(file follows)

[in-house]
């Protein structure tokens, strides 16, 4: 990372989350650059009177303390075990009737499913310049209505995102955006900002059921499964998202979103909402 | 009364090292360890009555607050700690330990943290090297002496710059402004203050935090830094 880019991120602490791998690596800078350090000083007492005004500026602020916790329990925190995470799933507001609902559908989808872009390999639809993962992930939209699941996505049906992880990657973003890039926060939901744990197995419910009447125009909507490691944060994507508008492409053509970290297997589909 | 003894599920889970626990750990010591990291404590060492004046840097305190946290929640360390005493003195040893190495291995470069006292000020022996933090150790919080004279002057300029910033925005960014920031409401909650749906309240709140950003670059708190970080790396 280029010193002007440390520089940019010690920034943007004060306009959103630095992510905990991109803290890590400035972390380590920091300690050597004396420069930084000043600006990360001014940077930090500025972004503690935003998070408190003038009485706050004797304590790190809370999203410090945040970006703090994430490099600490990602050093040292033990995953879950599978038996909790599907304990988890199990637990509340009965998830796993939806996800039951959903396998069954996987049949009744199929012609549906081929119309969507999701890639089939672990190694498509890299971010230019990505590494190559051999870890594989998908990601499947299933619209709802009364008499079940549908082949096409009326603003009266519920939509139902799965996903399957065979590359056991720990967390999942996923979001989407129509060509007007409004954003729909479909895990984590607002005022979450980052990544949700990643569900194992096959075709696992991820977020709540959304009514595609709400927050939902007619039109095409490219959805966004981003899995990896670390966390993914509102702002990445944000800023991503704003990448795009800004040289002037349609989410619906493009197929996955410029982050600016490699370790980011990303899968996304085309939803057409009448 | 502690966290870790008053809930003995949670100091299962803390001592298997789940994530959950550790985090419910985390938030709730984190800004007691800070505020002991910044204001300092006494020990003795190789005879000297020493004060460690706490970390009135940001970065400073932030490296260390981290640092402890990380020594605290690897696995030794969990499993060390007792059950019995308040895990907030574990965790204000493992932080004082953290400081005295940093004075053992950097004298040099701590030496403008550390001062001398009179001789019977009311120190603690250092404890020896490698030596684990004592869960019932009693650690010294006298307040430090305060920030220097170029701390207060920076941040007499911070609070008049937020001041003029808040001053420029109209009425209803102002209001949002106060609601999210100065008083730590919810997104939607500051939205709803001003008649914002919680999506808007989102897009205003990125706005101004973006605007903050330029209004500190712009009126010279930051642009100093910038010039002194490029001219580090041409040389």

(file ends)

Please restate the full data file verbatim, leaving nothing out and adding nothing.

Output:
[in-house]
């Protein structure tokens, strides 16, 4: 990372989350650059009177303390075990009737499913310049209505995102955006900002059921499964998202979103909402 | 009364090292360890009555607050700690330990943290090297002496710059402004203050935090830094 880019991120602490791998690596800078350090000083007492005004500026602020916790329990925190995470799933507001609902559908989808872009390999639809993962992930939209699941996505049906992880990657973003890039926060939901744990197995419910009447125009909507490691944060994507508008492409053509970290297997589909 | 003894599920889970626990750990010591990291404590060492004046840097305190946290929640360390005493003195040893190495291995470069006292000020022996933090150790919080004279002057300029910033925005960014920031409401909650749906309240709140950003670059708190970080790396 280029010193002007440390520089940019010690920034943007004060306009959103630095992510905990991109803290890590400035972390380590920091300690050597004396420069930084000043600006990360001014940077930090500025972004503690935003998070408190003038009485706050004797304590790190809370999203410090945040970006703090994430490099600490990602050093040292033990995953879950599978038996909790599907304990988890199990637990509340009965998830796993939806996800039951959903396998069954996987049949009744199929012609549906081929119309969507999701890639089939672990190694498509890299971010230019990505590494190559051999870890594989998908990601499947299933619209709802009364008499079940549908082949096409009326603003009266519920939509139902799965996903399957065979590359056991720990967390999942996923979001989407129509060509007007409004954003729909479909895990984590607002005022979450980052990544949700990643569900194992096959075709696992991820977020709540959304009514595609709400927050939902007619039109095409490219959805966004981003899995990896670390966390993914509102702002990445944000800023991503704003990448795009800004040289002037349609989410619906493009197929996955410029982050600016490699370790980011990303899968996304085309939803057409009448 | 502690966290870790008053809930003995949670100091299962803390001592298997789940994530959950550790985090419910985390938030709730984190800004007691800070505020002991910044204001300092006494020990003795190789005879000297020493004060460690706490970390009135940001970065400073932030490296260390981290640092402890990380020594605290690897696995030794969990499993060390007792059950019995308040895990907030574990965790204000493992932080004082953290400081005295940093004075053992950097004298040099701590030496403008550390001062001398009179001789019977009311120190603690250092404890020896490698030596684990004592869960019932009693650690010294006298307040430090305060920030220097170029701390207060920076941040007499911070609070008049937020001041003029808040001053420029109209009425209803102002209001949002106060609601999210100065008083730590919810997104939607500051939205709803001003008649914002919680999506808007989102897009205003990125706005101004973006605007903050330029209004500190712009009126010279930051642009100093910038010039002194490029001219580090041409040389």